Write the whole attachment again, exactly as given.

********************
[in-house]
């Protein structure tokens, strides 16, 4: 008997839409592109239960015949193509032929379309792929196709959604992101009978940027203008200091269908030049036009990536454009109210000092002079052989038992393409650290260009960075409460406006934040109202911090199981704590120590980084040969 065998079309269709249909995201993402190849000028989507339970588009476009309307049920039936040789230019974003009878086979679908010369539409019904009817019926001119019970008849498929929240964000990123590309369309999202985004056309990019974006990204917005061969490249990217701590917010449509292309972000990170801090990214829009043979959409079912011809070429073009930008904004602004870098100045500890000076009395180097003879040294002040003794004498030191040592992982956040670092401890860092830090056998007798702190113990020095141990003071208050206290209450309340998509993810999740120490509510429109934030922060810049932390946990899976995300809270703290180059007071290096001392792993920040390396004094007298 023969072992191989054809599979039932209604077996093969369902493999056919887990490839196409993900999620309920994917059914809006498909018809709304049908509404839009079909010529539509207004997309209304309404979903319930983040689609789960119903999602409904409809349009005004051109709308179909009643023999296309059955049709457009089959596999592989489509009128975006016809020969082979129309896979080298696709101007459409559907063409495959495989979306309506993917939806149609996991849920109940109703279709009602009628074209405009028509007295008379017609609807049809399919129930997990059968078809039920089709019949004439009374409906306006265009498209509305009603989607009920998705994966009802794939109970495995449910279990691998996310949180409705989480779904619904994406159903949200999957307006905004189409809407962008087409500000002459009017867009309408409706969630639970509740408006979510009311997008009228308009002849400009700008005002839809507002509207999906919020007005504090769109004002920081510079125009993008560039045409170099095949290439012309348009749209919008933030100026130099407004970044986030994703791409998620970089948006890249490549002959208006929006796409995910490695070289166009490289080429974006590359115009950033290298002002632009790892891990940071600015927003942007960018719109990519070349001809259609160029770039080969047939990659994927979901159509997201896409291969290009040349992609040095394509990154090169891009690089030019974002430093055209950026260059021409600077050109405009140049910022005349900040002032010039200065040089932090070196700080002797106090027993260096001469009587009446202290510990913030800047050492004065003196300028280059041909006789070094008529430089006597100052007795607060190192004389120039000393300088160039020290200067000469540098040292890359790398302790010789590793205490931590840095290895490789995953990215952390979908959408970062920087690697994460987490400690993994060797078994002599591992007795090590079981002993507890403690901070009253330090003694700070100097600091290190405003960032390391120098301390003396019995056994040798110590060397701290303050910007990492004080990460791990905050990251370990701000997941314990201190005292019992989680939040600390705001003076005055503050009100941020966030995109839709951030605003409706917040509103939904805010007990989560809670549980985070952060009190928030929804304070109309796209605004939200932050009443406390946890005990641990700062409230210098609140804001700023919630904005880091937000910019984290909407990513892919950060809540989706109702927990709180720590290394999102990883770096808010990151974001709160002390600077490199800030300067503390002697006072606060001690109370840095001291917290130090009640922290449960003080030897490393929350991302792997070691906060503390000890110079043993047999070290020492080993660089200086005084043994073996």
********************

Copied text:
[in-house]
């Protein structure tokens, strides 16, 4: 008997839409592109239960015949193509032929379309792929196709959604992101009978940027203008200091269908030049036009990536454009109210000092002079052989038992393409650290260009960075409460406006934040109202911090199981704590120590980084040969 065998079309269709249909995201993402190849000028989507339970588009476009309307049920039936040789230019974003009878086979679908010369539409019904009817019926001119019970008849498929929240964000990123590309369309999202985004056309990019974006990204917005061969490249990217701590917010449509292309972000990170801090990214829009043979959409079912011809070429073009930008904004602004870098100045500890000076009395180097003879040294002040003794004498030191040592992982956040670092401890860092830090056998007798702190113990020095141990003071208050206290209450309340998509993810999740120490509510429109934030922060810049932390946990899976995300809270703290180059007071290096001392792993920040390396004094007298 023969072992191989054809599979039932209604077996093969369902493999056919887990490839196409993900999620309920994917059914809006498909018809709304049908509404839009079909010529539509207004997309209304309404979903319930983040689609789960119903999602409904409809349009005004051109709308179909009643023999296309059955049709457009089959596999592989489509009128975006016809020969082979129309896979080298696709101007459409559907063409495959495989979306309506993917939806149609996991849920109940109703279709009602009628074209405009028509007295008379017609609807049809399919129930997990059968078809039920089709019949004439009374409906306006265009498209509305009603989607009920998705994966009802794939109970495995449910279990691998996310949180409705989480779904619904994406159903949200999957307006905004189409809407962008087409500000002459009017867009309408409706969630639970509740408006979510009311997008009228308009002849400009700008005002839809507002509207999906919020007005504090769109004002920081510079125009993008560039045409170099095949290439012309348009749209919008933030100026130099407004970044986030994703791409998620970089948006890249490549002959208006929006796409995910490695070289166009490289080429974006590359115009950033290298002002632009790892891990940071600015927003942007960018719109990519070349001809259609160029770039080969047939990659994927979901159509997201896409291969290009040349992609040095394509990154090169891009690089030019974002430093055209950026260059021409600077050109405009140049910022005349900040002032010039200065040089932090070196700080002797106090027993260096001469009587009446202290510990913030800047050492004065003196300028280059041909006789070094008529430089006597100052007795607060190192004389120039000393300088160039020290200067000469540098040292890359790398302790010789590793205490931590840095290895490789995953990215952390979908959408970062920087690697994460987490400690993994060797078994002599591992007795090590079981002993507890403690901070009253330090003694700070100097600091290190405003960032390391120098301390003396019995056994040798110590060397701290303050910007990492004080990460791990905050990251370990701000997941314990201190005292019992989680939040600390705001003076005055503050009100941020966030995109839709951030605003409706917040509103939904805010007990989560809670549980985070952060009190928030929804304070109309796209605004939200932050009443406390946890005990641990700062409230210098609140804001700023919630904005880091937000910019984290909407990513892919950060809540989706109702927990709180720590290394999102990883770096808010990151974001709160002390600077490199800030300067503390002697006072606060001690109370840095001291917290130090009640922290449960003080030897490393929350991302792997070691906060503390000890110079043993047999070290020492080993660089200086005084043994073996």